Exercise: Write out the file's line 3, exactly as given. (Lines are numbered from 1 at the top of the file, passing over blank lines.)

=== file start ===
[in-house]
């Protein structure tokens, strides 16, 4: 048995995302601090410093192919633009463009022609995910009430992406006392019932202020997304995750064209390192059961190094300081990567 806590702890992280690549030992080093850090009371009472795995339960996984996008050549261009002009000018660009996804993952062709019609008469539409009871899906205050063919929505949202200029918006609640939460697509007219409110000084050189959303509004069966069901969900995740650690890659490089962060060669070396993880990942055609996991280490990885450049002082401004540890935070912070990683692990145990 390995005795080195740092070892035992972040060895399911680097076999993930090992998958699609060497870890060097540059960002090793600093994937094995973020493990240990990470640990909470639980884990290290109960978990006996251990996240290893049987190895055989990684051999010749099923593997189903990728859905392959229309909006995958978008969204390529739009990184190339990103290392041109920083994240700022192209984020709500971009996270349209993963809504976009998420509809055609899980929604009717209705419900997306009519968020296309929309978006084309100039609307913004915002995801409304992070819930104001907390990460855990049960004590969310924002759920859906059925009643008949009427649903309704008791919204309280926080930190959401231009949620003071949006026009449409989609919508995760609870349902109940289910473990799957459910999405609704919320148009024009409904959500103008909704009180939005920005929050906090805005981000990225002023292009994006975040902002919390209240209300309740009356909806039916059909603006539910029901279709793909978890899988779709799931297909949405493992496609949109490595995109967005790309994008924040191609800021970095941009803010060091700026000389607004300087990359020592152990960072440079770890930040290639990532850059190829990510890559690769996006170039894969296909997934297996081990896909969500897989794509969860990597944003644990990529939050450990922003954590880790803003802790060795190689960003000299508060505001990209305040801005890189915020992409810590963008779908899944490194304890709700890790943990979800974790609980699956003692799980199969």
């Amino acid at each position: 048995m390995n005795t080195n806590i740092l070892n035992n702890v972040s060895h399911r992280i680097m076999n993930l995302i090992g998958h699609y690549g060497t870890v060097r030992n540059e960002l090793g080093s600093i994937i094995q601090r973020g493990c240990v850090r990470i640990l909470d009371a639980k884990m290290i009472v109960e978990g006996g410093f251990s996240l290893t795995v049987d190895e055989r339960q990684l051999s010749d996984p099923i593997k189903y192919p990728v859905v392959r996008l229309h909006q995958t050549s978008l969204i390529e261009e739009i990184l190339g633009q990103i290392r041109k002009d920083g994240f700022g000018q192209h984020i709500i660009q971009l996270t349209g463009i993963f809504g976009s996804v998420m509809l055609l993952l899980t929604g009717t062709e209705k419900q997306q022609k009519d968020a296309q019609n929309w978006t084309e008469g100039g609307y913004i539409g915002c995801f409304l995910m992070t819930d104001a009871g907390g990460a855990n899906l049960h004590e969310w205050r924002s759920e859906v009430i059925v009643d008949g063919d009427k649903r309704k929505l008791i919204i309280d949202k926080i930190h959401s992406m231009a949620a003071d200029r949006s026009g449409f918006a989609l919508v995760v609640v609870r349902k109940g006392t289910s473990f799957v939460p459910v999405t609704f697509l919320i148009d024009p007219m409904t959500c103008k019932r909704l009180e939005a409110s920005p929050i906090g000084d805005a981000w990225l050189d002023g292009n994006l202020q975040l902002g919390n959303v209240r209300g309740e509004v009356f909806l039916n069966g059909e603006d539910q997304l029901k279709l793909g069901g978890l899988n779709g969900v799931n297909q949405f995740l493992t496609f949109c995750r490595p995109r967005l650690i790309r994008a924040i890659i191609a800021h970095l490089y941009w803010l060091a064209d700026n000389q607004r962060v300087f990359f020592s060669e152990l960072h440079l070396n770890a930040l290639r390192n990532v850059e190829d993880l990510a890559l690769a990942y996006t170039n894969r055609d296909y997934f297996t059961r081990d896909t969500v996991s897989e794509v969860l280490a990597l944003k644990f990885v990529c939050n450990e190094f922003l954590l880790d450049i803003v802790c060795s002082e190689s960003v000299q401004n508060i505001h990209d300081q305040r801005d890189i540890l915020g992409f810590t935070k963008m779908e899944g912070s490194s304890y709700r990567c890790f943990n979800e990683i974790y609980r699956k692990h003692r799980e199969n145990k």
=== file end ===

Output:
């Amino acid at each position: 048995m390995n005795t080195n806590i740092l070892n035992n702890v972040s060895h399911r992280i680097m076999n993930l995302i090992g998958h699609y690549g060497t870890v060097r030992n540059e960002l090793g080093s600093i994937i094995q601090r973020g493990c240990v850090r990470i640990l909470d009371a639980k884990m290290i009472v109960e978990g006996g410093f251990s996240l290893t795995v049987d190895e055989r339960q990684l051999s010749d996984p099923i593997k189903y192919p990728v859905v392959r996008l229309h909006q995958t050549s978008l969204i390529e261009e739009i990184l190339g633009q990103i290392r041109k002009d920083g994240f700022g000018q192209h984020i709500i660009q971009l996270t349209g463009i993963f809504g976009s996804v998420m509809l055609l993952l899980t929604g009717t062709e209705k419900q997306q022609k009519d968020a296309q019609n929309w978006t084309e008469g100039g609307y913004i539409g915002c995801f409304l995910m992070t819930d104001a009871g907390g990460a855990n899906l049960h004590e969310w205050r924002s759920e859906v009430i059925v009643d008949g063919d009427k649903r309704k929505l008791i919204i309280d949202k926080i930190h959401s992406m231009a949620a003071d200029r949006s026009g449409f918006a989609l919508v995760v609640v609870r349902k109940g006392t289910s473990f799957v939460p459910v999405t609704f697509l919320i148009d024009p007219m409904t959500c103008k019932r909704l009180e939005a409110s920005p929050i906090g000084d805005a981000w990225l050189d002023g292009n994006l202020q975040l902002g919390n959303v209240r209300g309740e509004v009356f909806l039916n069966g059909e603006d539910q997304l029901k279709l793909g069901g978890l899988n779709g969900v799931n297909q949405f995740l493992t496609f949109c995750r490595p995109r967005l650690i790309r994008a924040i890659i191609a800021h970095l490089y941009w803010l060091a064209d700026n000389q607004r962060v300087f990359f020592s060669e152990l960072h440079l070396n770890a930040l290639r390192n990532v850059e190829d993880l990510a890559l690769a990942y996006t170039n894969r055609d296909y997934f297996t059961r081990d896909t969500v996991s897989e794509v969860l280490a990597l944003k644990f990885v990529c939050n450990e190094f922003l954590l880790d450049i803003v802790c060795s002082e190689s960003v000299q401004n508060i505001h990209d300081q305040r801005d890189i540890l915020g992409f810590t935070k963008m779908e899944g912070s490194s304890y709700r990567c890790f943990n979800e990683i974790y609980r699956k692990h003692r799980e199969n145990k």